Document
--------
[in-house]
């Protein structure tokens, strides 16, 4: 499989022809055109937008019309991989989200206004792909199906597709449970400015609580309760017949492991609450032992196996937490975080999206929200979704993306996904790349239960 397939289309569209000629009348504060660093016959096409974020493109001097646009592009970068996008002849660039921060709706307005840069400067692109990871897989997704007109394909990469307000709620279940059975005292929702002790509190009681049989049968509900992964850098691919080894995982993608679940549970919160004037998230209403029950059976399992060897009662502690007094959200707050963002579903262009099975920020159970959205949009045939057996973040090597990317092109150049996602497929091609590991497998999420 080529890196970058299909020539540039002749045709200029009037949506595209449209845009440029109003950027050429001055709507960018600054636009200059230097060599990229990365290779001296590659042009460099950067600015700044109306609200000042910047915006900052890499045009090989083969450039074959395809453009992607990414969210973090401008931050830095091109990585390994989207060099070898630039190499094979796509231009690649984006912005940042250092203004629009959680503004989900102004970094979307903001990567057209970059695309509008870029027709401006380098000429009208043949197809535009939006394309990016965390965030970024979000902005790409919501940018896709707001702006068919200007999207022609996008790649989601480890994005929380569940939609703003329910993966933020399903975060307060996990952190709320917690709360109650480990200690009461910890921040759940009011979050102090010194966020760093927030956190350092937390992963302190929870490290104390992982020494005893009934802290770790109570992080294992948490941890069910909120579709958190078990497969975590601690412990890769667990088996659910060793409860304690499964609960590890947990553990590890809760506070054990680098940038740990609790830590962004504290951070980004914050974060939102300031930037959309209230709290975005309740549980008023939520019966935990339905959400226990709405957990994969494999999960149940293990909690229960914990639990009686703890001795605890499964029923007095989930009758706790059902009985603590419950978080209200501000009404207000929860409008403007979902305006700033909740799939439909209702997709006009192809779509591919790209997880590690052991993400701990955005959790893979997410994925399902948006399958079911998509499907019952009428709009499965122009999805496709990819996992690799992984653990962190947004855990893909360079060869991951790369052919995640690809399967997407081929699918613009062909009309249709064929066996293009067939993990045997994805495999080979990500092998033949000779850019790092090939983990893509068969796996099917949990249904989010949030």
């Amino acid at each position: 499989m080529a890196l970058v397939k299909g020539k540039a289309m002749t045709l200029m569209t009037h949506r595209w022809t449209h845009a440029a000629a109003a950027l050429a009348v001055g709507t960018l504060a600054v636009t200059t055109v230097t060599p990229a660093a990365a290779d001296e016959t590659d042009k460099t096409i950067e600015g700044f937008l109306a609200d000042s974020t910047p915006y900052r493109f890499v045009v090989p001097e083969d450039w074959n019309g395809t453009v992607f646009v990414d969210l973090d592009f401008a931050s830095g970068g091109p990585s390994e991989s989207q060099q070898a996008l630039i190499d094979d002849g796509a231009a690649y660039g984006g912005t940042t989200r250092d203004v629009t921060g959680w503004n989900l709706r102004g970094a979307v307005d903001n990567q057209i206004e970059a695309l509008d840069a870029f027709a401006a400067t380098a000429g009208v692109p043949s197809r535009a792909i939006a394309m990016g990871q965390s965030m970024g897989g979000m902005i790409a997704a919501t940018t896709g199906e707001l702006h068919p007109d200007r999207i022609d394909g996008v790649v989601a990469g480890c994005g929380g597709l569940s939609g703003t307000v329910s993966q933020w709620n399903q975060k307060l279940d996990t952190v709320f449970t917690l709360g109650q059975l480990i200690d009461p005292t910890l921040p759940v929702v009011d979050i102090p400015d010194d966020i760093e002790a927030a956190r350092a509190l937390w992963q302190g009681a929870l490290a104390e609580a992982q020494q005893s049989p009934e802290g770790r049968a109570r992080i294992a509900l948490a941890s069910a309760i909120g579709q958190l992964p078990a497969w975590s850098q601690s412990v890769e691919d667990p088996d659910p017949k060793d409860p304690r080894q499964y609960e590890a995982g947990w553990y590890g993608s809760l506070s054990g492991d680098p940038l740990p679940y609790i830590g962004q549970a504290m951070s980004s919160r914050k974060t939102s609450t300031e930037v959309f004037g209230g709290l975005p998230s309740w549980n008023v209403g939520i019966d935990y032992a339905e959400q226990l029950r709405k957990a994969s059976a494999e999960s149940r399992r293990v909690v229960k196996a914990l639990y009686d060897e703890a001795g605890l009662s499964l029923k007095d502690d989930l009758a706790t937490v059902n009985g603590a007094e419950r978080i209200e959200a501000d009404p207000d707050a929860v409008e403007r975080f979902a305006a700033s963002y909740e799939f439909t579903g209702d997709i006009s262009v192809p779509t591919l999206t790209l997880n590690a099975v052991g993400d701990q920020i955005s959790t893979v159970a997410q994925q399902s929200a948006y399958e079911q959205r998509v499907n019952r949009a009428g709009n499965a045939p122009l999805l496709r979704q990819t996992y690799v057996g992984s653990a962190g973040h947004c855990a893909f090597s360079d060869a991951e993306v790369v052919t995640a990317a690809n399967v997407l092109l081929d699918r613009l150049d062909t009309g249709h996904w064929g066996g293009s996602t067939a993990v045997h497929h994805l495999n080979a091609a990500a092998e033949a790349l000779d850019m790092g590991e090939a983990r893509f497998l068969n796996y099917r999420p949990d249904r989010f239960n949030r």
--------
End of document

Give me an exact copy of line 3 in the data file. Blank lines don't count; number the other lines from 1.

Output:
């Amino acid at each position: 499989m080529a890196l970058v397939k299909g020539k540039a289309m002749t045709l200029m569209t009037h949506r595209w022809t449209h845009a440029a000629a109003a950027l050429a009348v001055g709507t960018l504060a600054v636009t200059t055109v230097t060599p990229a660093a990365a290779d001296e016959t590659d042009k460099t096409i950067e600015g700044f937008l109306a609200d000042s974020t910047p915006y900052r493109f890499v045009v090989p001097e083969d450039w074959n019309g395809t453009v992607f646009v990414d969210l973090d592009f401008a931050s830095g970068g091109p990585s390994e991989s989207q060099q070898a996008l630039i190499d094979d002849g796509a231009a690649y660039g984006g912005t940042t989200r250092d203004v629009t921060g959680w503004n989900l709706r102004g970094a979307v307005d903001n990567q057209i206004e970059a695309l509008d840069a870029f027709a401006a400067t380098a000429g009208v692109p043949s197809r535009a792909i939006a394309m990016g990871q965390s965030m970024g897989g979000m902005i790409a997704a919501t940018t896709g199906e707001l702006h068919p007109d200007r999207i022609d394909g996008v790649v989601a990469g480890c994005g929380g597709l569940s939609g703003t307000v329910s993966q933020w709620n399903q975060k307060l279940d996990t952190v709320f449970t917690l709360g109650q059975l480990i200690d009461p005292t910890l921040p759940v929702v009011d979050i102090p400015d010194d966020i760093e002790a927030a956190r350092a509190l937390w992963q302190g009681a929870l490290a104390e609580a992982q020494q005893s049989p009934e802290g770790r049968a109570r992080i294992a509900l948490a941890s069910a309760i909120g579709q958190l992964p078990a497969w975590s850098q601690s412990v890769e691919d667990p088996d659910p017949k060793d409860p304690r080894q499964y609960e590890a995982g947990w553990y590890g993608s809760l506070s054990g492991d680098p940038l740990p679940y609790i830590g962004q549970a504290m951070s980004s919160r914050k974060t939102s609450t300031e930037v959309f004037g209230g709290l975005p998230s309740w549980n008023v209403g939520i019966d935990y032992a339905e959400q226990l029950r709405k957990a994969s059976a494999e999960s149940r399992r293990v909690v229960k196996a914990l639990y009686d060897e703890a001795g605890l009662s499964l029923k007095d502690d989930l009758a706790t937490v059902n009985g603590a007094e419950r978080i209200e959200a501000d009404p207000d707050a929860v409008e403007r975080f979902a305006a700033s963002y909740e799939f439909t579903g209702d997709i006009s262009v192809p779509t591919l999206t790209l997880n590690a099975v052991g993400d701990q920020i955005s959790t893979v159970a997410q994925q399902s929200a948006y399958e079911q959205r998509v499907n019952r949009a009428g709009n499965a045939p122009l999805l496709r979704q990819t996992y690799v057996g992984s653990a962190g973040h947004c855990a893909f090597s360079d060869a991951e993306v790369v052919t995640a990317a690809n399967v997407l092109l081929d699918r613009l150049d062909t009309g249709h996904w064929g066996g293009s996602t067939a993990v045997h497929h994805l495999n080979a091609a990500a092998e033949a790349l000779d850019m790092g590991e090939a983990r893509f497998l068969n796996y099917r999420p949990d249904r989010f239960n949030r």